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Apr 17, 2014

Two-thirds of workers distracted by emails, Internet, social media: Survey

One-third losing up to 1 hour of lost productivity per day
    
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Two-thirds (65 per cent) of Canadian workers have been distracted from doing work on their computers by checking emails, browsing the web and engaging with social media. And 59 per cent admitted the reduction in productivity caused them dissatisfaction and unhappiness, according to a survey of 2,500 people released by Webtrate, a productivity software company.

Fifty-three per cent of respondents thought that checking their emails and social media while trying to get work finished revealed a worrying lack of impulse control.

Three-fifths (59 per cent) said they lost their chain of thought because they checked and responded to an email or social media alert while they were working on a report or longer piece of written work. One-third (34 per cent) said checking emails and social media cost them more than one hour per day in productivity.

While 49 per cent said they spent more time checking social media, emails and browsing the web while working from home, they also said working in the office didn’t stop them from being distracted by the Internet.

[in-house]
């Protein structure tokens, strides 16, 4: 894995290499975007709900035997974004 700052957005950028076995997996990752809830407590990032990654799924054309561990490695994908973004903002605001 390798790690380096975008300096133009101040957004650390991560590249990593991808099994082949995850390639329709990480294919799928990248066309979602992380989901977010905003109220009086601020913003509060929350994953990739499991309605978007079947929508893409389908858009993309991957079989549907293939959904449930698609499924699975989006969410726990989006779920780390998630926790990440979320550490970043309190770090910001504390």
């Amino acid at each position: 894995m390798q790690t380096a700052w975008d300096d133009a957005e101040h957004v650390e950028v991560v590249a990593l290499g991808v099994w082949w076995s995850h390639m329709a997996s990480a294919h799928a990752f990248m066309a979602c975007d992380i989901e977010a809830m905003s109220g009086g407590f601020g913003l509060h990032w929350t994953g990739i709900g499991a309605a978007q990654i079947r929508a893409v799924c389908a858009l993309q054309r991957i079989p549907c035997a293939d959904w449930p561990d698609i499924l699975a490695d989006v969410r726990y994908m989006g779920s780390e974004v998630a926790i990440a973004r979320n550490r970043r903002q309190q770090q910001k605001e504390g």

One-half (53 per cent) of respondents agreed there was a correlation between a reduction in their happiness and satisfaction levels when they realized they had been less productive because they had checked emails, social media or browsed the web.

Of those who said they were being distracted, more than 66 per cent said they believe they would get more done if they could disconnect from the Internet for a period of time each day.

“The Internet plays into our worst habits. Despite its many benefits, it is helping to fuel procrastination and lower levels of productivity by giving us access to an immediate menu of instant distractions,” said Will Little, who designed and created Webtrate.

“It seems we are increasingly looking to satiate our desire for new information by constantly checking social media, emails and the web. This thrill of finding out something new is so powerful that it can get in the way of pressing and important work. The evidence suggests that people would rather read an interesting article or banter with a friend over email or social media than finish their work.”

What’s needed is a way to separate work from the distraction of the Internet, said Little, citing Internet blocking and productivity applications.


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